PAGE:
Profiting From Backyard Safaris

Well-intentioned people who find an animal in the yard and want to keep it as a pet can become life-long customers.


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Barely a day goes by that my shop doesn’t receive a phone call from someone who has caught a lizard in the wild. Generally, this person wants to know what they should do next. Since they rarely know what kind of lizard they have found, we always ask them to bring their new pet into the store so we can help them figure out how to take the next steps.

The telephone is a retailer’s conduit to neophyte herpers, and even pre-neophyte herpers. These conversations often take patience and stamina, but if handled correctly, they can help create a new hobbyist. Always remember that the phone call shows some motivation, but a retailer will not gain a new customer until that caller ventures into the store for an actual visit.

Once that potential customer is in the store, the real work begins. It is not enough to have a knowledgeable staff that is conversant about the animals in the store, they should be the local experts on all things animal. That means that they should be conversant on all the local species, including identification, habitat and captive care. A really good employee will be able to talk about local sites to observe nature and even offer anecdotes about things that he or she has witnessed. If they show that kind of expertise, the store is well on its way toward making a sale.


Non-Local Species
Not only will folks bring in animals they find in their yards, they often return from vacations with animals they have collected, and occasionally even the unintended suitcase hitchhiker. The advice you give should be legal, ethical and honest, and geared to the specific animal that comes across your counter.

For example, we don’t have horned lizards in my immediate area, but over the years, people have brought in several different species that they have collected on vacation. These well-intentioned people have no idea how to care for the lizards, which are heartbreakingly cute but a nightmare to keep. This is because most species thrive on a diet of ants, and many only eat certain species of ants. Fortunately, my store is in touch with professionals who are either able to return these lizards to the wild or keep them responsibly. These are important contacts to have, as many of these extraordinary creatures will wither away under inadequate care.

In addition, every state, county and city has a myriad of difficult, and sometimes contradictory, laws regarding local wildlife. In my state, for instance, it is illegal to take any animal out of the wild without a fishing license, which limits the amount and species one can remove. It is also illegal to release any animal once it has come into captivity. And endangered species are not supposed to be touched.

If someone walks into the store with one of our two local turtle species, both of which are endangered, we aren’t supposed to keep them, but we’re not supposed to release them back either. So we recommend contacting the local state fish and game office, explaining the mistake and turning the turtle over to the proper authorities (who will be happy to take them back without recrimination). Inevitably, there will be a child in tow who will be heartbroken, but there are lots of legal turtles in the store that will appease this heartbreak.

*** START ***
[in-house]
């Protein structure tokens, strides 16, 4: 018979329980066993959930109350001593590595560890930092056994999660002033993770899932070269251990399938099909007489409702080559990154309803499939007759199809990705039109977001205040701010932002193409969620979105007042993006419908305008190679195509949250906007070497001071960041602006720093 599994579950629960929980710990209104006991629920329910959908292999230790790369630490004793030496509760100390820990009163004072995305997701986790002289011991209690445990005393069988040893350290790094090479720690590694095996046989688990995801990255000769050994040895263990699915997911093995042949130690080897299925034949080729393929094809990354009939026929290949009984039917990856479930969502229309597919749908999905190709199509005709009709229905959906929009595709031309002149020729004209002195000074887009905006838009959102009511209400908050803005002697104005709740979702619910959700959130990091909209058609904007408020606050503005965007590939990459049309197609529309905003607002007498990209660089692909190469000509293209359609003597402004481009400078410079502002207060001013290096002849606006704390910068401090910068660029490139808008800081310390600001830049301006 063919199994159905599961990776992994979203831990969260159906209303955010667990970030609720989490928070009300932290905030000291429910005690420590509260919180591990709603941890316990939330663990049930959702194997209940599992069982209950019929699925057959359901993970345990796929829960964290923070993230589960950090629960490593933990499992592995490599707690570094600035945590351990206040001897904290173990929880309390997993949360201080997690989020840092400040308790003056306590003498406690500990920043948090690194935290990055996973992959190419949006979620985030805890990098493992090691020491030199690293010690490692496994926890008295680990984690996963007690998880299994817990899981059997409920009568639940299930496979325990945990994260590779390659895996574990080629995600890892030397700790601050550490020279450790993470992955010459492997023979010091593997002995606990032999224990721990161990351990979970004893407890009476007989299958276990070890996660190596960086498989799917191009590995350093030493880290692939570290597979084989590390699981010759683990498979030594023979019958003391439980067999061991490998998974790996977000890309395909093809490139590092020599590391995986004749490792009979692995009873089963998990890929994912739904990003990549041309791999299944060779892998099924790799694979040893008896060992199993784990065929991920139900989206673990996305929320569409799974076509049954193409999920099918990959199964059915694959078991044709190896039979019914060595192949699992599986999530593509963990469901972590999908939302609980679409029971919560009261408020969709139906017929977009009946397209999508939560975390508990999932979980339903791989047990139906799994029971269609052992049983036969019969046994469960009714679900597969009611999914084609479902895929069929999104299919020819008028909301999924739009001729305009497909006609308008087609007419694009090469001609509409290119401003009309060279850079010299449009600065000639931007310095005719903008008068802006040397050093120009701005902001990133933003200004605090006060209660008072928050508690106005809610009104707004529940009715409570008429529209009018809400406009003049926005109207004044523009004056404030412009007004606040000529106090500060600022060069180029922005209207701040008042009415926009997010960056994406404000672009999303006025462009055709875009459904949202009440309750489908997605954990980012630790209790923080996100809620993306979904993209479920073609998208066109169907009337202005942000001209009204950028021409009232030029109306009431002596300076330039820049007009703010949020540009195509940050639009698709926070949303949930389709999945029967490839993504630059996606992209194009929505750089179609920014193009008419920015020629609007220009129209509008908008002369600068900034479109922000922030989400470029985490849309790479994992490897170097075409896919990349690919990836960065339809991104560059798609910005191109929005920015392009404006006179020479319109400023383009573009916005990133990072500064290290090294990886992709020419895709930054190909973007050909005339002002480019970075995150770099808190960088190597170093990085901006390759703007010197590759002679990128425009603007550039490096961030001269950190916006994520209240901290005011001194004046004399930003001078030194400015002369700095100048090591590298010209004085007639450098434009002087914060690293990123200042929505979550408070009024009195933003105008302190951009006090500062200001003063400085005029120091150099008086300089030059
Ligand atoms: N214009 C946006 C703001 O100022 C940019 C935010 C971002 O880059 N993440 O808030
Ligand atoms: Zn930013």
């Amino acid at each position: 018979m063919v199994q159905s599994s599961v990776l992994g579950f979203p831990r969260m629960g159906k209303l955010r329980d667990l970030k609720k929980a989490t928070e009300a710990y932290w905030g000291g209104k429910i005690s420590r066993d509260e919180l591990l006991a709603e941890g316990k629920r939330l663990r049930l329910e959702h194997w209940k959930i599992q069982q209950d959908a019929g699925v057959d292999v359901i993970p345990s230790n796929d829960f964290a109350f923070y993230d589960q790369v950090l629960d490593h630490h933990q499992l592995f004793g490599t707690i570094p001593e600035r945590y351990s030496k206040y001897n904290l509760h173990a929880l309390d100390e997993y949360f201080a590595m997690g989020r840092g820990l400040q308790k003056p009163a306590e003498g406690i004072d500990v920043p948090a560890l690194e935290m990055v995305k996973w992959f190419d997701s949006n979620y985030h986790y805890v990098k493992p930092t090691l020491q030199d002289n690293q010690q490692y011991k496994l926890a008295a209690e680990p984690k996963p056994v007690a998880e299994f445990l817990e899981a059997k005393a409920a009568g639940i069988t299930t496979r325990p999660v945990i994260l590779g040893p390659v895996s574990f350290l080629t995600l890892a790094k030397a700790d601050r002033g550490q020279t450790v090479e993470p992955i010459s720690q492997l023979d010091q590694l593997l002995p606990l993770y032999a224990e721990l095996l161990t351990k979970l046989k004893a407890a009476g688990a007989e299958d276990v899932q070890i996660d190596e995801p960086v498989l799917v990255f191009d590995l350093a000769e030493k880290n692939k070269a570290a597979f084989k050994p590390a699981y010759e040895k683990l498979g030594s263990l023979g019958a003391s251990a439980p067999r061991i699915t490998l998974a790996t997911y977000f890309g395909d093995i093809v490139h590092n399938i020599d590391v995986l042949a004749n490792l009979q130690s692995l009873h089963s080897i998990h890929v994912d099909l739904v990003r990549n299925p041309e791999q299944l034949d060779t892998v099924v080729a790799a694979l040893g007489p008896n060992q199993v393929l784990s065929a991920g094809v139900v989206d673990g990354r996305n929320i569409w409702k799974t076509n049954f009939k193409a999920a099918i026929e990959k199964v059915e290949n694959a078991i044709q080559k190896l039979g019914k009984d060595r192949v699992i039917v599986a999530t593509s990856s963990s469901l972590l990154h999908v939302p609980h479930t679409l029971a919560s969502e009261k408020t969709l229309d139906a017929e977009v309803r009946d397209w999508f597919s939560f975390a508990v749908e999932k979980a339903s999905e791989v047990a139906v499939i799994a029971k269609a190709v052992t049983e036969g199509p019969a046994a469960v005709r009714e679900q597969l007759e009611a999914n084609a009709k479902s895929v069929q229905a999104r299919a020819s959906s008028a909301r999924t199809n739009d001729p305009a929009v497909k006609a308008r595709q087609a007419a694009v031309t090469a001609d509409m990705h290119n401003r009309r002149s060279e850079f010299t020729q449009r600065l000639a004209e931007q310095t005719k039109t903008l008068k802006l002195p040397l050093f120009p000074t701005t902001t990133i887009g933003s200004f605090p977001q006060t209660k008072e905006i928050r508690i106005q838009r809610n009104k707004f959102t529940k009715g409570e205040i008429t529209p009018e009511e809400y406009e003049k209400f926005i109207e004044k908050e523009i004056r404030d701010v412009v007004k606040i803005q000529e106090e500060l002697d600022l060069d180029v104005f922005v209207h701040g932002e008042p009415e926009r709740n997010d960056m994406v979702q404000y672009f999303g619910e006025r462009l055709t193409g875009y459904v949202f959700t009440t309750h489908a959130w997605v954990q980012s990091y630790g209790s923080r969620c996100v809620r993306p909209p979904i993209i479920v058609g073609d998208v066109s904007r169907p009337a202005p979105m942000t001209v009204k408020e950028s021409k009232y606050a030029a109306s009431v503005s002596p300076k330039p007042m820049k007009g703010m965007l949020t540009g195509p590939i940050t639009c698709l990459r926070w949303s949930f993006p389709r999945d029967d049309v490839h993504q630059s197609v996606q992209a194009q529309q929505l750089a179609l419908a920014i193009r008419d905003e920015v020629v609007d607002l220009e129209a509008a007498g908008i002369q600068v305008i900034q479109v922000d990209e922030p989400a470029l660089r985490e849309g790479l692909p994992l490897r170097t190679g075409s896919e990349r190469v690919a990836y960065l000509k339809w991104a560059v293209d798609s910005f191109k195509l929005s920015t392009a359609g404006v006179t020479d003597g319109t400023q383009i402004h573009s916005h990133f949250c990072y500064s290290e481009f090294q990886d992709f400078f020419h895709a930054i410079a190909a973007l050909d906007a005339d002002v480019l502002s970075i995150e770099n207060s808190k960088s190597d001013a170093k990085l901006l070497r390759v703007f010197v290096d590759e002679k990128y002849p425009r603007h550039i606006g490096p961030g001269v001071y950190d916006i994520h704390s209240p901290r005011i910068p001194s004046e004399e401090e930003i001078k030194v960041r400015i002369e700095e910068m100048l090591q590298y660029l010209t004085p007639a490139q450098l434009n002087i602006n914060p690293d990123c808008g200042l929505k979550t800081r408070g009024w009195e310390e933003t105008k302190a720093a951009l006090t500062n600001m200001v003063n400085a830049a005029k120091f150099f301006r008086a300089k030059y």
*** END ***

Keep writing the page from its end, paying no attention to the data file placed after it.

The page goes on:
Local Catches
Oftentimes, the animal that crosses our threshold will not be what the phone conversation purported it to be. What we thought was going to be a lizard turns out to be slender salamander, which are great for gardens (they eat tons of slugs), but impossible to acquire food for in captivity. We suggest that this well-meaning customer put the salamander back in the yard where it was found and check out the stores selection of leopard geckos instead.

Some local catches have the potential to be good candidates for the home, but their lifestyle requirements go beyond the abilities and pocketbooks of their captors. Rough green snakes, for instance, are beautiful and graceful, and people are often excited to learn that they are insectivores.

However, these snakes spend their days foraging and sunning high up in brush and trees, and then they spend their evenings sleeping on the ground. This means that they have wildly divergent temperature requirements within a given 24-hour cycle, as well as needs for intense UV lighting and an unusually tall cage. Sure, these needs can be accomodated in captivity, but the profile of a typical backyard collector precludes the extensive financial and spatial requirements to do these little guys justice.

Then there are local animals that do make great pets. For us, it’s the gopher snake, a hardy, pretty and easily tamed pet that adjusts to captivity well. This is the easy sale for the staff, because everything that applies to selling a corn snake works just as well here. The only difference is that the store isn’t selling the actual pet. However, in any given animal sale, the real profits come from the materials around the animal, and from the long-term needs, like food and bedding. Therefore, I look at these backyard catches as potential revenue.


Owen Maercks has enjoyed being immersed in the world of professional herpetoculture for nearly 30 years. His store, the East Bay Vivarium in Berkeley, Calif., is one of the oldest and largest herptile specialty stores in the U.S.

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